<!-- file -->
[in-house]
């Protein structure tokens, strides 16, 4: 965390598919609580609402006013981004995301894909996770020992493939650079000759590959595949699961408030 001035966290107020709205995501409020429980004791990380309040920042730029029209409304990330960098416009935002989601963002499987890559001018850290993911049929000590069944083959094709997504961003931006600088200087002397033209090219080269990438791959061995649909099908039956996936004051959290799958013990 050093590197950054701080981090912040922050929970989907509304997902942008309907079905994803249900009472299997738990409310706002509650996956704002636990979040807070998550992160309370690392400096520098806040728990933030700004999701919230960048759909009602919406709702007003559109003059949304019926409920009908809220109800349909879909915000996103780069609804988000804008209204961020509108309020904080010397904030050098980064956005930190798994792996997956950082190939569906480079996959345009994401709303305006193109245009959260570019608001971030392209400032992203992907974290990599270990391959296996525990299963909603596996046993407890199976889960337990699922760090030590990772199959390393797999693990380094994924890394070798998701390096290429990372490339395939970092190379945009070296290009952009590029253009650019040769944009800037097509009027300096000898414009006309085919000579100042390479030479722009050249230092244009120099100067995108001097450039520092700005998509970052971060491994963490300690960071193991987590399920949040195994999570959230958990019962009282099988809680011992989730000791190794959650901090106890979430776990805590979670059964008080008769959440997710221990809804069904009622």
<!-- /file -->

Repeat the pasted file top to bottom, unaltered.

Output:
[in-house]
């Protein structure tokens, strides 16, 4: 965390598919609580609402006013981004995301894909996770020992493939650079000759590959595949699961408030 001035966290107020709205995501409020429980004791990380309040920042730029029209409304990330960098416009935002989601963002499987890559001018850290993911049929000590069944083959094709997504961003931006600088200087002397033209090219080269990438791959061995649909099908039956996936004051959290799958013990 050093590197950054701080981090912040922050929970989907509304997902942008309907079905994803249900009472299997738990409310706002509650996956704002636990979040807070998550992160309370690392400096520098806040728990933030700004999701919230960048759909009602919406709702007003559109003059949304019926409920009908809220109800349909879909915000996103780069609804988000804008209204961020509108309020904080010397904030050098980064956005930190798994792996997956950082190939569906480079996959345009994401709303305006193109245009959260570019608001971030392209400032992203992907974290990599270990391959296996525990299963909603596996046993407890199976889960337990699922760090030590990772199959390393797999693990380094994924890394070798998701390096290429990372490339395939970092190379945009070296290009952009590029253009650019040769944009800037097509009027300096000898414009006309085919000579100042390479030479722009050249230092244009120099100067995108001097450039520092700005998509970052971060491994963490300690960071193991987590399920949040195994999570959230958990019962009282099988809680011992989730000791190794959650901090106890979430776990805590979670059964008080008769959440997710221990809804069904009622």